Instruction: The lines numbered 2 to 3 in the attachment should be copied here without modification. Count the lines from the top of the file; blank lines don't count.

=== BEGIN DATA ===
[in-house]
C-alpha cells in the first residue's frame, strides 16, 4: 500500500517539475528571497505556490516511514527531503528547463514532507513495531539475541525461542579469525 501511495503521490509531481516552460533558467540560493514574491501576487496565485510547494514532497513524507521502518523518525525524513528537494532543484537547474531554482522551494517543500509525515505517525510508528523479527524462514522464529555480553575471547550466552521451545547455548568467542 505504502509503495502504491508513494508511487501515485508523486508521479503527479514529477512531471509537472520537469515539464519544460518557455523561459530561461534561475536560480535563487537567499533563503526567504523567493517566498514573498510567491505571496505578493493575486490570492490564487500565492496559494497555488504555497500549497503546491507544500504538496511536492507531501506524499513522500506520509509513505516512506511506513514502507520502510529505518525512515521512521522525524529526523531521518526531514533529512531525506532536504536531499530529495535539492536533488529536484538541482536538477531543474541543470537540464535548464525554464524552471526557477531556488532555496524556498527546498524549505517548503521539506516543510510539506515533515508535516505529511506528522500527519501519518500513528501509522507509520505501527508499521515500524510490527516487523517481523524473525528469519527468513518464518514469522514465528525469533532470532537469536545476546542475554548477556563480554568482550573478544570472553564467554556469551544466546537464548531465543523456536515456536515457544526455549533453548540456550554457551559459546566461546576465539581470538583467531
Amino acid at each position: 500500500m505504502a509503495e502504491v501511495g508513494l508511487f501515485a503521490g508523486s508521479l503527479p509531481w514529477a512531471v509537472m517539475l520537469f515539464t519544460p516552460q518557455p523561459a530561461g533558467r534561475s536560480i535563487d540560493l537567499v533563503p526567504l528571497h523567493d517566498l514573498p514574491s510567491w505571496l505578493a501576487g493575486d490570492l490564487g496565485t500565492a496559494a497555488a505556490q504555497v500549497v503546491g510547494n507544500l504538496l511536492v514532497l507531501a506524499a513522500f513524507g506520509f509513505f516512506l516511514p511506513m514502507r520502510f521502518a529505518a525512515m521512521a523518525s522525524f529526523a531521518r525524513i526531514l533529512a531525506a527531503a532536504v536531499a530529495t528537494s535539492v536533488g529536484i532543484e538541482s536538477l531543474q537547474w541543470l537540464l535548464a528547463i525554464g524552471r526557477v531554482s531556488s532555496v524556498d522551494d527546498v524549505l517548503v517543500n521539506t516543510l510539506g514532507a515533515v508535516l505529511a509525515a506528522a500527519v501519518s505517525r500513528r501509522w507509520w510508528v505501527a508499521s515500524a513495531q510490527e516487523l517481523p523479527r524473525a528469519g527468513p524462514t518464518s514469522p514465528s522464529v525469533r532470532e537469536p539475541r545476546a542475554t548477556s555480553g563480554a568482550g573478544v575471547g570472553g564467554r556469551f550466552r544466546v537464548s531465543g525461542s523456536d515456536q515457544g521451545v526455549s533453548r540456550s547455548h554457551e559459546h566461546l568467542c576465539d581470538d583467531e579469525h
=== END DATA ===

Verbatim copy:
C-alpha cells in the first residue's frame, strides 16, 4: 500500500517539475528571497505556490516511514527531503528547463514532507513495531539475541525461542579469525 501511495503521490509531481516552460533558467540560493514574491501576487496565485510547494514532497513524507521502518523518525525524513528537494532543484537547474531554482522551494517543500509525515505517525510508528523479527524462514522464529555480553575471547550466552521451545547455548568467542 505504502509503495502504491508513494508511487501515485508523486508521479503527479514529477512531471509537472520537469515539464519544460518557455523561459530561461534561475536560480535563487537567499533563503526567504523567493517566498514573498510567491505571496505578493493575486490570492490564487500565492496559494497555488504555497500549497503546491507544500504538496511536492507531501506524499513522500506520509509513505516512506511506513514502507520502510529505518525512515521512521522525524529526523531521518526531514533529512531525506532536504536531499530529495535539492536533488529536484538541482536538477531543474541543470537540464535548464525554464524552471526557477531556488532555496524556498527546498524549505517548503521539506516543510510539506515533515508535516505529511506528522500527519501519518500513528501509522507509520505501527508499521515500524510490527516487523517481523524473525528469519527468513518464518514469522514465528525469533532470532537469536545476546542475554548477556563480554568482550573478544570472553564467554556469551544466546537464548531465543523456536515456536515457544526455549533453548540456550554457551559459546566461546576465539581470538583467531
Amino acid at each position: 500500500m505504502a509503495e502504491v501511495g508513494l508511487f501515485a503521490g508523486s508521479l503527479p509531481w514529477a512531471v509537472m517539475l520537469f515539464t519544460p516552460q518557455p523561459a530561461g533558467r534561475s536560480i535563487d540560493l537567499v533563503p526567504l528571497h523567493d517566498l514573498p514574491s510567491w505571496l505578493a501576487g493575486d490570492l490564487g496565485t500565492a496559494a497555488a505556490q504555497v500549497v503546491g510547494n507544500l504538496l511536492v514532497l507531501a506524499a513522500f513524507g506520509f509513505f516512506l516511514p511506513m514502507r520502510f521502518a529505518a525512515m521512521a523518525s522525524f529526523a531521518r525524513i526531514l533529512a531525506a527531503a532536504v536531499a530529495t528537494s535539492v536533488g529536484i532543484e538541482s536538477l531543474q537547474w541543470l537540464l535548464a528547463i525554464g524552471r526557477v531554482s531556488s532555496v524556498d522551494d527546498v524549505l517548503v517543500n521539506t516543510l510539506g514532507a515533515v508535516l505529511a509525515a506528522a500527519v501519518s505517525r500513528r501509522w507509520w510508528v505501527a508499521s515500524a513495531q510490527e516487523l517481523p523479527r524473525a528469519g527468513p524462514t518464518s514469522p514465528s522464529v525469533r532470532e537469536p539475541r545476546a542475554t548477556s555480553g563480554a568482550g573478544v575471547g570472553g564467554r556469551f550466552r544466546v537464548s531465543g525461542s523456536d515456536q515457544g521451545v526455549s533453548r540456550s547455548h554457551e559459546h566461546l568467542c576465539d581470538d583467531e579469525h